On the evening of the 16th July, organic geochemists from 26 institutions (including 17 universities) arrived at Durham for the 2023 British Organic Geochemistry (BOGS) Meeting, held at Durham University. The 33rd meeting of BOGS, it was a chance for early-career researchers including masters, PhD students and post-docs to showcase their work conducted so far. After an icebreaker held at the Head of Steam pub as a welcome event, it was safe to say everyone was looking forward to the next few days of talks and poster presentations by ~80 attendees.
The conference was split into four themes this year: Environmental Geochemistry, Biogeochemical Cycles, Paleoclimates and Paleoenvironments and Novel Biomarker Proxies. The themes encapsulated the diverse nature of talks this year, and on Monday we heard from a range of topical and intriguing topics including the removal of micro-plastics and azo-dyes from water, characterising the additive content of synthetic mulch used in agriculture and analysing the sedimentary organic carbon found within engineered catchment systems. These were interspersed with talks from some of our generous sponsors at BOGS this year: Elementar, Thermo Fisher and JSB. The afternoon saw an excellent talk from our keynote speaker this year: Bart Van Dongen of Manchester University (who are coincidentally next year’s hosts of BOGS), who spoke about the source, transport and fate of organic matter along the Eurasian Arctic Coastal Margin. The day concluded with 1-minute poster flash talks and a poster session held in the Calman Centre of the university, a great setting overlooking the tall spires of Durham Cathedral and city. The posters were all of excellent quality and epitomised the inspiring research going on in the organic geochemistry field at the moment. Delegates had the chance to speak to students about nano-plastics in natural waters and Icelandic lignites to name a few, and even gave a chance for members of ANTSIE to showcase their work on snow petrel tracking data and stomach oil deposits. Into the evening and the beautiful dining hall at Hatfield College saw host to a delicious three-course dinner which gave a chance for delegates to meet, eat, talk and network! A big thank you to Hatfield College for all your help in ensuring BOGS23 was a success.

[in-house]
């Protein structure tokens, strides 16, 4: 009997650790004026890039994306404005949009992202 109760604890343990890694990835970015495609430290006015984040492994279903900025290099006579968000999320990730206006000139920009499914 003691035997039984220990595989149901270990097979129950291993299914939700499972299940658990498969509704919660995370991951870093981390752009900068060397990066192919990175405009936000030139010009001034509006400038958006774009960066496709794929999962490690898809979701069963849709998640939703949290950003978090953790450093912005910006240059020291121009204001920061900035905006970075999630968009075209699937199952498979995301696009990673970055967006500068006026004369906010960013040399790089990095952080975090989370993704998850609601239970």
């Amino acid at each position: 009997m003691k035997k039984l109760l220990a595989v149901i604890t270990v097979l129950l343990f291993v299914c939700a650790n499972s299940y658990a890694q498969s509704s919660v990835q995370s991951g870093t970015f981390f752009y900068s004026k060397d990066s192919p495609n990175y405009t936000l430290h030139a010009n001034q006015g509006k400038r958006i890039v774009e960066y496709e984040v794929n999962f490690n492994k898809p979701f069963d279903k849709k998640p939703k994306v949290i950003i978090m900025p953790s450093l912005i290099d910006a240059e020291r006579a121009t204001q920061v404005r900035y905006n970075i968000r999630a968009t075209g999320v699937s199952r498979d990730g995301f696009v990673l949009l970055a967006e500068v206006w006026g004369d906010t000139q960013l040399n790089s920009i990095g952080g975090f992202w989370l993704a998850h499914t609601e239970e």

Tuesday saw the themes of paleoclimates, paleoenvironments and novel biomarker proxies. Talks included from our own Thale Damm-Johnson on her stomach oil deposit data from the Untersee region of Antarctica, the production of lipid biomarkers in marine fungi and even a talk on characterising lemur diet using organic geochemistry. The packed few days of talks and presentations illustrated how organic geochemistry can be used in a diverse range of applications, which has exciting implications for our future understanding of paleoclimates, water waste and sea-ice behaviour. The conference ended with the giving out of prizes (Emily Hollingsworth for the Archie Douglas Award for best oral presentation), Olivia Graha and Thale Damm-Johnsen for oral presentations, and Shiyu Song, Kaki Wong, Matthew Allison and Charlie Monkley for best posters). An early career event followed which saw Sarah Feakins (University of Southern California), Laura Milne (Integrated Geochemical Interpretation Ltd), Rachel Schwartz-Narbonne (Sheffield Hallam University) and Rob Spark (Manchester Metropolitan University) host a round table discussion of tips, tricks and valuable advice to budding organic geochemists.
Thank you to everyone who attended BOGS 2023 at Durham University, and we look forward to next year’s event held at Manchester University in the Summer of 2024!